Long life . Modular design . The recurrent costs of operating and maintaining PV systems are small. modules can be expected to provide power for 15 years or more. Environmentally benign . PV systems 6 .With no moving parts and all delicate surfaces protected.A solar array comprises individual PV modules. which can be connected to meet a particular demand. Reliability of PV modules . Easy to maintain .nor is there any heat or noise generated which could cause local discomfort.Reliance on imported fuels such as coal and oil is reduced.This has been shown to be significantly higher than that of diesel generators. National economic benefits .In remote areas diesel or kerosene fuel supplies are erratic and often very expensive.Operation and routine maintenance requirements are simple.There is no pollution through the use of a PV system .Solar Photovoltaic Energy Intermediate Technology Development Group Solar Array Motor Pump (a) System without batteries Solar array Charge Controller DC Load Battery (b) System with battery Solar Array Charge Controller DC/AC Inverter AC Load Battery DC Load (c) System with battery and inverter Figure 5: Common configurations of PV systems Some benefits of Photovoltaics • • • • • • • No fuel requirements .
schools. mountain refuge huts) . for example.Rural electrification • lighting and power supplies for remote building (mosques. churches. PV applications in lesser developed countries 1.Solar Photovoltaic Energy Intermediate Technology Development Group bring great improvements in the domestic environment when they replace other forms of lighting . temples etc farms.Health care systems • lighting in rural clinics • UHF transceivers between health centres • vaccine refrigeration • ice pack freezing for vaccine carriers • sterilises • blood storage refrigerators 7 .low wattage fluorescent lighting is recommended • power supplies for remote villages • street lighting • individual house systems • battery charging • mini grids Figure 6: PV can be used to power water pumping systems ©ITDG 2.Water pumping and treatment systems • pumping for drinking water • pumping for irrigation • dewatering and drainage • ice production • saltwater desalination systems • water purification 3.kerosene lamps.
Security systems • security lighting • remote alarm system • electric fences 7. Miscellaneous • ventilation systems • calculators • pumping and automated feeding systems on fish farms • solar water heater circulation pumps • boat / ship power • vehicle battery trickle chargers • earthquake monitoring systems • emergency power for disaster relief 8 .Solar Photovoltaic Energy Intermediate Technology Development Group Figure 7: PV is frequently used to power vaccine refrigeration in remote health centres 4. Communications • radio repeaters • remote TV and radio receivers • remote weather measuring • mobile radios • rural telephone kiosks • data acquisition and transmission (for example. river levels and seismographs) 5. Transport aids • road sign lighting • railway crossings and signals • hazard and warning lights • navigation buoys • road markers 6.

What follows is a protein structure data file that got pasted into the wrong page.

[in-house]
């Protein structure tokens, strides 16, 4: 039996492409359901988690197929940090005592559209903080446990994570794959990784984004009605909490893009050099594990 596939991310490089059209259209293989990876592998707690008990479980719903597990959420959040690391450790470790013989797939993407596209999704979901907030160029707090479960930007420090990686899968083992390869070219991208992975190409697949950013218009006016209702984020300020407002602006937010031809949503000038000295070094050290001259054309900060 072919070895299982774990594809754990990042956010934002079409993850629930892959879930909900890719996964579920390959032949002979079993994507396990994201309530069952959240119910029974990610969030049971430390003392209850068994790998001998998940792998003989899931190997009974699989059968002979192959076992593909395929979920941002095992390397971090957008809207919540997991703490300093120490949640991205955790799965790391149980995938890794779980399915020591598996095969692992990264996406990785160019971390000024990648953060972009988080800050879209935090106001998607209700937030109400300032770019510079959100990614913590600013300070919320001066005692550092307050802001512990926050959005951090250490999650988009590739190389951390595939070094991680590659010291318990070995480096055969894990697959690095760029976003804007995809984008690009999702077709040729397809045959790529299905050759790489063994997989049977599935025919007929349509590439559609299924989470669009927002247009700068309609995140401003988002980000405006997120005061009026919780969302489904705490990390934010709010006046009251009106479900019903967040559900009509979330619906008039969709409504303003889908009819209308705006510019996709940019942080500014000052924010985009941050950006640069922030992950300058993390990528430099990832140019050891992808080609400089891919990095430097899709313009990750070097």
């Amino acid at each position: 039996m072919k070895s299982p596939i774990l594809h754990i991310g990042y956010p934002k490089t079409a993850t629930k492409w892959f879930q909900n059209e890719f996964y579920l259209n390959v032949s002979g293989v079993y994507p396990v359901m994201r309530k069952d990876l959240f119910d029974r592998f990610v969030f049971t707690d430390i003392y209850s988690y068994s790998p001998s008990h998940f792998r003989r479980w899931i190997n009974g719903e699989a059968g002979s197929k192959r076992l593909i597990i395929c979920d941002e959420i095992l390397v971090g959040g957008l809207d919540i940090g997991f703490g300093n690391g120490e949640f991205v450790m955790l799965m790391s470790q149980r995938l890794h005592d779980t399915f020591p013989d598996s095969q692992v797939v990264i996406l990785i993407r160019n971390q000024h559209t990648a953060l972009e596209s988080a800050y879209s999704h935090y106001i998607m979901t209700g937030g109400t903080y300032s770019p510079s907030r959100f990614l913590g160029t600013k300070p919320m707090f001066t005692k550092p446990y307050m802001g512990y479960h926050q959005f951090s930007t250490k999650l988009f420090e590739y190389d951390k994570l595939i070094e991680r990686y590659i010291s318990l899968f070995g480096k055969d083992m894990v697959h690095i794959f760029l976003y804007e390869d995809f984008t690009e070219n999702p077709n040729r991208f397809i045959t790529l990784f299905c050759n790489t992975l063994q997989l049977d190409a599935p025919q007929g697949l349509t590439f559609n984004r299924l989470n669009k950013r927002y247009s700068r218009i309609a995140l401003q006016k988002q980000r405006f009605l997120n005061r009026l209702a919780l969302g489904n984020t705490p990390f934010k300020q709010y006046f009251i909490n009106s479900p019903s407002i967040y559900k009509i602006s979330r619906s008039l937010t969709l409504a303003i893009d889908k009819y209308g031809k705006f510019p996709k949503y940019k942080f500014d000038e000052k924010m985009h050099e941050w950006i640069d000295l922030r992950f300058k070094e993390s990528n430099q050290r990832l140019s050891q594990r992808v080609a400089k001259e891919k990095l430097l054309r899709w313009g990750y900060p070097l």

Solar lanterns A recent innovation in solar technology is the solar lantern. 1997. demonstration. Central Electronics of Ghaziabad is not only the nation’s largest PV producer. this simple lantern with a small PV module (5 . In India. These systems are referred to as hybrid systems. but are the fifth largest producer of monocrystalline silicon solar cells in the world (D. their use for medium scale electricity production is being adopted more widely. with centralised power generation. Originally designed for the outdoor leisure market in western countries. Micro grids or stand-alone Solar PV technology is presently best suited to stand-alone applications but can also be used for providing power for small grid systems.R. There are over 60 companies in India alone producing solar cells. large-scale manufacturers of PV modules working in developing countries. Cost is still a barrier. Hybrid systems Solar PV systems can be used in conjunction with other energy technologies to provide an integrated. Common configurations of hybrid systems could include a solar PV array. There is also scope for large-scale electricity production for such applications as peak power provision. Source: E.Gupta cited in Garg et al. There are however. There is little scope for local manufacture in rural areas of developing countries.V. but there is enormous scope for widespread dissemination of a simple. wind generator and diesel generator set which would allow generation in all weather conditions. modules and systems. 9 .000 solar lanterns as a substitute for kerosene lanterns • rural electrification through PV systems covering 400 villages / hamlets • a special programme on water pumping systems • intensified R & D on technologies which can lead to a reduction in cost • commercialisation of PV systems for various applications by giving a market orientation to the programme and promoting manufacturing and related activities As a result of these measures India is among the leading countries in the world in the development and use of PV technology.V. the Government has been implementing a comprehensive programme covering R & D. Sastry.10 watts) is extremely appropriate to use in rural areas of developing countries for replacing kerosene lamps. Dissemination There is a vast scope for and potential for the use of PV technology in India. Among the elements of the action plan are the following aims: • deployment of 400. 1997). cited in Garg et al. Recognising the importance of PV technology in the Indian context. There are still over 90. robust solar lantern. As the cost of PV cell production drops. Such systems need careful planning.Solar Photovoltaic Energy Intermediate Technology Development Group Other Issues Manufacture in developing countries PV technology is sophisticated and the manufacturing plant is expensive. commercialisation and utilisation for more than 15 years.000 villages in the country to be electrified. for example. as is the potential for local manufacture. although some BOS components such as frameworks for mounting PV modules can be made in small workshops and will save on expensive transportation costs. flexible system for remote power generation.